Note: What you’re required to turn in depends on your university and your project advisor. This blog post, and additional posts about my graduate project, is about my experience.
On September 17th, I had a literature review due. This was a deliverable that was due for me, but you might not be required to turn in a literature review. However, regardless of whether a literature review is required, I still suggest you read some relevant scholastic articles. You should be able to read scholastic articles for free through your school. I especially suggest reading articles because if your graduate project deals with improving something, you can get an idea of what things were like in the past and notice flaws in a system.
I have done literature review critiques in my Human-Computer Interaction class, but for that class, we review one article of our choosing almost once a week. This meant that the concept of a literature review was not new to me, but since I had to review multiple articles in one, I needed a little assistance to figure out this new way of reviewing articles. For that, I used this sample literature review from a different school as a guide. However, ask your project advisor about the guidelines on how to format your literature review as title page guidelines may vary from school to school, or even professor to professor.
If you have a literature review, you need to find articles that are relevant to your project. As my project is to improve emergency healthcare services for autistic children, I looked at my long list of autism articles sent to me by a doctoral student to find articles that dealt with autistic children in healthcare. I then took notes on each article to start figuring out how to organize my literature review. After reading the articles, I decided to organize my literature review in the following sections:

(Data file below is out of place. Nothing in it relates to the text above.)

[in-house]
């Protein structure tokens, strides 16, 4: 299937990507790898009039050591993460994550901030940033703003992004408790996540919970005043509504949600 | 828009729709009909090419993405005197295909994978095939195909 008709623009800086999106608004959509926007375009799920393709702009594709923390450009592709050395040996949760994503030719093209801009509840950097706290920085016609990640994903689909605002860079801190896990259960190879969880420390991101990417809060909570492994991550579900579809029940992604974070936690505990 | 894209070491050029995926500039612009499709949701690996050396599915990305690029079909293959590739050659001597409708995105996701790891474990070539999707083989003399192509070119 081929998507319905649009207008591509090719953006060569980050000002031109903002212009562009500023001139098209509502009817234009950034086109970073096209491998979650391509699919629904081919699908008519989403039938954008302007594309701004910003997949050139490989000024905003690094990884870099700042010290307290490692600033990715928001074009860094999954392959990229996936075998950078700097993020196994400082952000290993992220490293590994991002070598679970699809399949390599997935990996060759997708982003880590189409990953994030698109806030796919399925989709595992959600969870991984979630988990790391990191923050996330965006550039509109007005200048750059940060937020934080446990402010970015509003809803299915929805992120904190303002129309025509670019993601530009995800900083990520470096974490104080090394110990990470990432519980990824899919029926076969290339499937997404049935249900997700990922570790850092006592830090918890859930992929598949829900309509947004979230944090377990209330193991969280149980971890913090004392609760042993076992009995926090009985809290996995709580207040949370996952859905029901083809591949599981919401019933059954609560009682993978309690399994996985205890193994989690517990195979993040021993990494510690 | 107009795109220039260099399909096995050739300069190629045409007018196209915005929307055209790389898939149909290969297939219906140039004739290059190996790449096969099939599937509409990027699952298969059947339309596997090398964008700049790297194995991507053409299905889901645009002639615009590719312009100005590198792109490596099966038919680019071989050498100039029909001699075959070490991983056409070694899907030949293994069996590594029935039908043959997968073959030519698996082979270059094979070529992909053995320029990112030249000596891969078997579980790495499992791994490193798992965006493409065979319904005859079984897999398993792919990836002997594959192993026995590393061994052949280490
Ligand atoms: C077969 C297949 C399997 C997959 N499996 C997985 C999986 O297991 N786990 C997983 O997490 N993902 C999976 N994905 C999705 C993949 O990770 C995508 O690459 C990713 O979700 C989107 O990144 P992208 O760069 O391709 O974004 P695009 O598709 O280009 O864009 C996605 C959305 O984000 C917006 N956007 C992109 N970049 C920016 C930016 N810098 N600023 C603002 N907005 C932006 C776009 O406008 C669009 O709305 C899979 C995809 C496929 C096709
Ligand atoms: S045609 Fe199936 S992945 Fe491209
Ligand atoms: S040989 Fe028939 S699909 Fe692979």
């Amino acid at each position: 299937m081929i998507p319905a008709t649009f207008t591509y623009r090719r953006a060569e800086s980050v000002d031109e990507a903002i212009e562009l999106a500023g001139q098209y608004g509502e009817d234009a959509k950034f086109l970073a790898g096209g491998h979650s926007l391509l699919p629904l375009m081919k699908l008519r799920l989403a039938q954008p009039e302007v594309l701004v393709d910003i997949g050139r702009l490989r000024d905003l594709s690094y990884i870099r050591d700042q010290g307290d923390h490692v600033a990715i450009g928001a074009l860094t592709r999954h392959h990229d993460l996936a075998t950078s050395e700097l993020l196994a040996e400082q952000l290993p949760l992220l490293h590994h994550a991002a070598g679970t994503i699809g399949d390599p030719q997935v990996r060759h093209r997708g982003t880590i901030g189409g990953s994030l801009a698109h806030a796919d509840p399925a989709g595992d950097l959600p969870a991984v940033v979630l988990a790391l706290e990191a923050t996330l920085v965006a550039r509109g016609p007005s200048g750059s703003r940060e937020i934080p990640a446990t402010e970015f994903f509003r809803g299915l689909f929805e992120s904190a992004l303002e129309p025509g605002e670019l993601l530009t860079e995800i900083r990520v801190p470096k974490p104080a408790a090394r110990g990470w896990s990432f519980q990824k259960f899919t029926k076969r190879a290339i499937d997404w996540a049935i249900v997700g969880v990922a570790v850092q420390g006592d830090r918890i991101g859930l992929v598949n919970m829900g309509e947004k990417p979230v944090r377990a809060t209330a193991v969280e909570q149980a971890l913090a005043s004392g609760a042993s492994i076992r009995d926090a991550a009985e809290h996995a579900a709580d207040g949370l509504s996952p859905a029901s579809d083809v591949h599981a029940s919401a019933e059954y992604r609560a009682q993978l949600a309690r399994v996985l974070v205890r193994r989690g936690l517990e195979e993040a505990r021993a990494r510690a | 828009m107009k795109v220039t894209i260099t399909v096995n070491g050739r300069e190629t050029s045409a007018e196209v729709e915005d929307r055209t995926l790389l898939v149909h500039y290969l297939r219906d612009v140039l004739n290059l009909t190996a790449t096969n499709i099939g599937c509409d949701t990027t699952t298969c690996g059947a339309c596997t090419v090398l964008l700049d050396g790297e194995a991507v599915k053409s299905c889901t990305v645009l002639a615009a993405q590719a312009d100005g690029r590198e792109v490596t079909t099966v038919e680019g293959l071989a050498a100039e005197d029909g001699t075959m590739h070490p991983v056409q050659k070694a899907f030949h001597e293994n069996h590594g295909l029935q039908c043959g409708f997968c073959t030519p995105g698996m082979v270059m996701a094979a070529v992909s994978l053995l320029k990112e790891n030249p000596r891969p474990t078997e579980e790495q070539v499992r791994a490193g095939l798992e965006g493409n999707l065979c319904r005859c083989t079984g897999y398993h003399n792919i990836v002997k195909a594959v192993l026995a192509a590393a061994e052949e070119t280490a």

- Introduction (which mainly explained what autism is)
- Barriers to treating autistic patients in a healthcare setting
- Suggestions to reduce treatment barriers
- Critiques of the articles and studies
Time for some self-reflection. When I was reading the articles, I thought back to the experiences of my autistic uncle who died in 2007. Complications from getting some teeth pulled had him in the hospital and the doctors didn’t take as much care with him because he was primarily nonverbal. People who have read my other blog posts know that I am autistic as well and have medical-related anxiety. A nurse wasn’t very sympathetic with my anxiety traits when I had to get a throat swab to test for strep throat years ago and it ended up being a traumatic experience. I didn’t mean to move the back of my tongue multiple times to stop her from swabbing my throat. I know I’m too old for that nonsense, but I have severe anxiety issues that are related to my TWO anxiety disorders and my then-undiagnosed autism. That was one of the last times I went to a doctor. I haven’t been to a doctor in over four years and it would be hard for me to find an autism-friendly doctor.
We need to keep the end goal of our graduate projects in mind. We need to think about the articles from the past to shape how our projects positively impact the future.